Study Shows 70% of Drunk Driving Deaths Caused by Drivers with BAC .15 image

A study made by the National Highway Traffic Safety Administration shows that 70% of the drunk driving deaths were caused by drivers with blood alcohol content of .15 or higher.

The study is called “Prevalence of High BAC in Alcohol-Impaired Driving Fatal Crashes,” and it shows that from the total of 10,228 drunk driving deaths, 7,145 or 70% were caused by drivers with BAC of .15 or higher. In 2010 the most frequently recorded BAC in drunk driving accidents was .18, which is more than twice the legal limit. The data shows that there was a drunk driving death every 51 minutes.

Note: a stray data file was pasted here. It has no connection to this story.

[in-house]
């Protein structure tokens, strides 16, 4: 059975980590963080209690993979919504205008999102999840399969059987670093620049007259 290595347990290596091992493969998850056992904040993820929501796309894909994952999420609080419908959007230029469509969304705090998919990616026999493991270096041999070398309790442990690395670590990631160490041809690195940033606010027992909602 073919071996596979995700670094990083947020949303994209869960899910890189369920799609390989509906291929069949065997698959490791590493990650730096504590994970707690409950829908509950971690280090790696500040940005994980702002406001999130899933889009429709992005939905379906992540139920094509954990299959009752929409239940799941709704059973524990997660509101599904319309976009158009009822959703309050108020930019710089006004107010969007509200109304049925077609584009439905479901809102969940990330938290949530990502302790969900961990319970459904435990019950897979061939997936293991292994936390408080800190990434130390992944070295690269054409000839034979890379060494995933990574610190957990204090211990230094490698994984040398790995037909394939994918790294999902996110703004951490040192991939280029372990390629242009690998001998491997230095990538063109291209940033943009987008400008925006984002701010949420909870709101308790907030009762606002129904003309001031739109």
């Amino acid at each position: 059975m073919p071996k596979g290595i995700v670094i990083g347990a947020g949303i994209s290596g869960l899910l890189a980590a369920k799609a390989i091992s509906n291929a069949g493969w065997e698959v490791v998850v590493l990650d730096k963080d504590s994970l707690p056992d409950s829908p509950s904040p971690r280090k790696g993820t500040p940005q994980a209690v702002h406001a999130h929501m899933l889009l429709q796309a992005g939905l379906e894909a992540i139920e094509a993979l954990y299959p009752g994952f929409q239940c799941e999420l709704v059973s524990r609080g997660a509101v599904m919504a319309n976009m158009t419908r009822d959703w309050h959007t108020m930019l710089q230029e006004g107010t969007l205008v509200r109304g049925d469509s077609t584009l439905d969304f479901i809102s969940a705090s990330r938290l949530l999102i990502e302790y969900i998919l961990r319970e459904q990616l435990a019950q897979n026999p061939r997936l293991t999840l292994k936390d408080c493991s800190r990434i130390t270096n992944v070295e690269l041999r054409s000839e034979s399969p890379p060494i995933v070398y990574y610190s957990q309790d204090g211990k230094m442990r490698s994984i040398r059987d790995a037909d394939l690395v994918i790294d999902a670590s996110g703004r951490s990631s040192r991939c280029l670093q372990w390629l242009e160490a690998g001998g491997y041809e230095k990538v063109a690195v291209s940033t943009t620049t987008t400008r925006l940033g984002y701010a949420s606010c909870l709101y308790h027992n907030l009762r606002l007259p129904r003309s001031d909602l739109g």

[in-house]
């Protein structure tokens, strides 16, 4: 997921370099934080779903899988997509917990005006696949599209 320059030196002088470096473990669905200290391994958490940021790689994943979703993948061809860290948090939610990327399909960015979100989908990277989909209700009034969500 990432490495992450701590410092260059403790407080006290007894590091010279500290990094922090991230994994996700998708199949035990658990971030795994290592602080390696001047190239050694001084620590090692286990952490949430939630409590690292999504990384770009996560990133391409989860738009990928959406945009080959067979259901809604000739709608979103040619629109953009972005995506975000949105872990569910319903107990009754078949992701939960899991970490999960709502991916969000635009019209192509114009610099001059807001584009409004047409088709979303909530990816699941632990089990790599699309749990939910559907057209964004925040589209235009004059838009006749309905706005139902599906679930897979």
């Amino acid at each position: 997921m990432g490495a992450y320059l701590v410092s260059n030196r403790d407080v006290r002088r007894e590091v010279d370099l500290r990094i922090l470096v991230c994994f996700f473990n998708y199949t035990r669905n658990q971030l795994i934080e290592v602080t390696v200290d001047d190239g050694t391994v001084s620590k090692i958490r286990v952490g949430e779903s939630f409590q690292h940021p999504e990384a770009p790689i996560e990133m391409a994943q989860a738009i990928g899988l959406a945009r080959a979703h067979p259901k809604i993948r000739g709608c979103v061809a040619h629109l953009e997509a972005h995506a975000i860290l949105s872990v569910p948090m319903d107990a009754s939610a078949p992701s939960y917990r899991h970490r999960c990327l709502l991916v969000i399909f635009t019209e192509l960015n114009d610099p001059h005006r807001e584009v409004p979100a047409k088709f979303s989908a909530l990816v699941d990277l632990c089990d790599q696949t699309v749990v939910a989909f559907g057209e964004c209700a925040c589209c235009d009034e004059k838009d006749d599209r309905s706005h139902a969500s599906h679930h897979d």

The NHTSA drivers between 21 and 24 years old had the highest percentage of BAC .08 and that the accident occurring at night were four times more than those during the day. The report was made public during a press conference in Washington, D.C. called “Drive Sober or Get Pulled Over.” The campaign is supported by 10,000 police departments in the US from August 17th until the Labor Day holiday weekend.

A $20 million incentive program will offer states extra money to require drivers with prior driving while impaired convictions to install in their vehicles ignition interlock devices.